Federal Housing Finance Agency (FHFA) Announces 2020 Conforming Loan Limit Increase for Fannie Mae, Freddie Mac to $510,400

FHFA Director Dr. Mark A. Calabria, who was nominated by President Trump in January 2019, speaking on Housing Access and Affordability at a House Financial Services Committee hearing on access to affordable housing. Photo credit: C-SPAN.

WASHINGTON, D.C. – On November 26, the Federal Housing Finance Agency (FHFA) announced that it would be raising the conforming loan limits for Fannie Mae and Freddie Mac to $510,400 in 2020. This is a jump of $26,050 from the 2019 level of $484,350, and represents the fourth year in a row that the FHFA has issued an increase to conforming loan limits based on current market conditions.

Previously, these loans had not seen limit increases for a full decade; the FHFA finally delivered their first increase in 2016 after not doing so since 2006, and over the last four years of increases that limit has climbed to an overall total of $93,400.

In late November, the FHFA announced its Q3 2019 FHFA House Price Index (HPI) report, which stated that U.S. home prices increased 5.38 percent year-over-year from October 2018 to October 2019, which means that the 2020 maximum conforming loan limit must increase by the same amount.
A conforming loan is a mortgage loan that conforms to Fannie Mae and Freddie Mac guidelines. The advantage of a conforming loan is that they are backed by Fannie Mae and Freddie Mac and normally offer a lower interest rate than a non-conforming loan; as a result, borrowers can get a lower monthly mortgage payment, in addition to less money spent over the life of the loan. A non-conforming loan can be for a greater amount, but they generally cost more, both in terms of monthly mortgages and the overall amount that needs to be repaid for the entire loan.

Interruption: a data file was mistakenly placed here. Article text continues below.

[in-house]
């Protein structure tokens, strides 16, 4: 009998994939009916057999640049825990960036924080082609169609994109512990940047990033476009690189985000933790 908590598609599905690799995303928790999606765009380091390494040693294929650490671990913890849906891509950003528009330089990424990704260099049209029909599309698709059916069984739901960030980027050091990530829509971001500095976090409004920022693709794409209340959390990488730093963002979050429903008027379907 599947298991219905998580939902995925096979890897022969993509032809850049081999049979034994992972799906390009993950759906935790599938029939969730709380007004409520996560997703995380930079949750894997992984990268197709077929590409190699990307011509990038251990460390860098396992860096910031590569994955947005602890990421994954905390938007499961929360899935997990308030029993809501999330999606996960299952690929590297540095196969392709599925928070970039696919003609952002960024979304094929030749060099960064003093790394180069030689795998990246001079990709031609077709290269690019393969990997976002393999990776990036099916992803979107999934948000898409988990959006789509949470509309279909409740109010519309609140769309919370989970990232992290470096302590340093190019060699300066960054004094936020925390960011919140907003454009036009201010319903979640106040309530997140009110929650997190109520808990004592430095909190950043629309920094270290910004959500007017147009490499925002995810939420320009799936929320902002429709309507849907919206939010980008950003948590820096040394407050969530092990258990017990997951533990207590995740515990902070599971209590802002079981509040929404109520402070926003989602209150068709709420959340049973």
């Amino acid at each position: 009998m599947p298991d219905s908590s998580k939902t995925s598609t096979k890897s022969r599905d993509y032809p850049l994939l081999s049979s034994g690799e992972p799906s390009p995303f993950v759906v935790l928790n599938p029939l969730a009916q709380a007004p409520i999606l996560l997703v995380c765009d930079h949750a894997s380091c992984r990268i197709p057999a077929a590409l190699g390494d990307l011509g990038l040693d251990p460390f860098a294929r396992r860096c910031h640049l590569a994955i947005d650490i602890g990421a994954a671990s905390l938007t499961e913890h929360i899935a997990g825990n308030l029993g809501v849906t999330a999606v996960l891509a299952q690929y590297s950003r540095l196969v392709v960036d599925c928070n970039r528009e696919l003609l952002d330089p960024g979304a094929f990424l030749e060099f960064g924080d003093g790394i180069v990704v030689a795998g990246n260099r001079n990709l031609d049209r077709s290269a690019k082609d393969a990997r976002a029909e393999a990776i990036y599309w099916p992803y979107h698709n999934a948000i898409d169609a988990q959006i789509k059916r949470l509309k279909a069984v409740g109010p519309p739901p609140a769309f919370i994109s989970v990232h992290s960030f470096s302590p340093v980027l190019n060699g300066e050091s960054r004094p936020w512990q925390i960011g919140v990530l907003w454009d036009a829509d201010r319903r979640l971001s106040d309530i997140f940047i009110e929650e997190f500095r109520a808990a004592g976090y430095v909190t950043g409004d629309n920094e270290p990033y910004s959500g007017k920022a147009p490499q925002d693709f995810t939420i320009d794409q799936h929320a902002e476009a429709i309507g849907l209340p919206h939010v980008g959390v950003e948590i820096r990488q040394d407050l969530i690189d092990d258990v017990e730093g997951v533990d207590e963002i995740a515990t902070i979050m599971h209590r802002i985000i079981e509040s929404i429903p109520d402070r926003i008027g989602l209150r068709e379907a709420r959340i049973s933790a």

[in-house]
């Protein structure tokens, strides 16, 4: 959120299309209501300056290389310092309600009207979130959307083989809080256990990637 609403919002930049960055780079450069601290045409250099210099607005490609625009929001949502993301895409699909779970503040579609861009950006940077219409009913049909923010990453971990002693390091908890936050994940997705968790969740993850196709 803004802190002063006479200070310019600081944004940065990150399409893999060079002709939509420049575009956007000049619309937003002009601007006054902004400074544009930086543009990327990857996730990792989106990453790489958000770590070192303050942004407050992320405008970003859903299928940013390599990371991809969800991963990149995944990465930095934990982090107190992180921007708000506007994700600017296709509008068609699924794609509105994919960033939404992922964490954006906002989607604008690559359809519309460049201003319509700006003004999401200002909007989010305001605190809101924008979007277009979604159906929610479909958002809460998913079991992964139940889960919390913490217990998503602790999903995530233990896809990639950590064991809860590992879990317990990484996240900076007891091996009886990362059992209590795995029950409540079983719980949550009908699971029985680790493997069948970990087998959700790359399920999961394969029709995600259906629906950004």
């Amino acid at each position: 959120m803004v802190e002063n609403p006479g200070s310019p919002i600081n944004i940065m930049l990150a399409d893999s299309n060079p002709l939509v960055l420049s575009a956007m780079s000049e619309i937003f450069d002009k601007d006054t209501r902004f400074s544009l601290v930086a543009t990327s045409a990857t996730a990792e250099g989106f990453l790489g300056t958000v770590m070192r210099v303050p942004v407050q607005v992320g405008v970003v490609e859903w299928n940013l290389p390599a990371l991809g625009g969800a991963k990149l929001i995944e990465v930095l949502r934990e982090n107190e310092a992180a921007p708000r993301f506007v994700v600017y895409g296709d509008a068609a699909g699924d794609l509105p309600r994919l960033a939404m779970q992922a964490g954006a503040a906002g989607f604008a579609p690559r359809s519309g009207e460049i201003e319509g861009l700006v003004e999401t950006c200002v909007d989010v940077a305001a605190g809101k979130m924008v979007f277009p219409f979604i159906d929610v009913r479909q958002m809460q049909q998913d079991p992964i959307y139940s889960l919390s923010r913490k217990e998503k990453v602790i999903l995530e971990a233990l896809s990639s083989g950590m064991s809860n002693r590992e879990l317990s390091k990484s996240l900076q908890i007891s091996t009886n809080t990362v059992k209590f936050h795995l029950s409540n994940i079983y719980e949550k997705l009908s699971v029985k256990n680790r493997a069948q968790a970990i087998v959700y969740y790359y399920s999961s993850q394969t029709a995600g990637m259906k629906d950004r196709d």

In 1970, the Federal National Mortgage Association – commonly known as Fannie Mae – was authorized by the United States Government to purchase residential mortgage loans. Fannie Mae worked with the Federal Home Loan Mortgage Corporation – known as Freddie Mac – to develop uniform mortgage documents and national standards for what would come to be known as conforming loans, which the two agencies then repackage into the secondary market.

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Fannie Mae and Freddie Mac do not issue mortgages directly; instead, they provide insurance for lender-issued mortgages, which allows lenders to be able to grant more loans smoother than they would have been able to without insurance backing.

The FHFA publishes conforming loan limits every year that dictate the mortgages that Fannie Mae and Freddie Mac can purchase, based on median home prices. A loan that does not meet Fannie Mae and Freddie Mac guidelines possesses less liquidity and is known as a non-conforming loan; a loan amount that exceeds the guideline limits is known as a jumbo loan and usually comes with higher rates. The Housing and Economic Recovery Act of 2008 determines the conforming loan limits for Fannie Mae and Freddie Mac.

There are several guidelines for conforming loans, the main one being the amount of the loan itself; in 2019, the maximum amount was $484,350 for a single-family home located in the continental United States, which has been increased for 2020 to $510,400. Additional guidelines include credit score of the borrower, size of down payment, debt-to-income ratio, as well as other factors.

If limits are raised, they are done so for the subsequent year in the third quarter of the current year. In 2016, conforming loan limits for 2017 – after a decade of no changes – were increased by the FHFA from $417,000 to $424,100. In 2017, the 2018 loan limits were raised to $453,100 and in 2018, the 2019 limits were raised to $484,350.

While the 2020 conforming loan limit increase is set to affect the majority of the continental U.S., there are some areas where 115 percent of the local home value is greater than the conforming loan limit; therefore, in those regions, the maximum limit will be set as a multiple of the area median home value, with a ceiling of 150 percent of the baseline loan limit. 
In addition, Alaska, Hawaii, Guam, and the U.S. Virgin Islands feature provisions that establish alternate loan limit calculations; homes in those areas have a baseline loan limit of $765,600.

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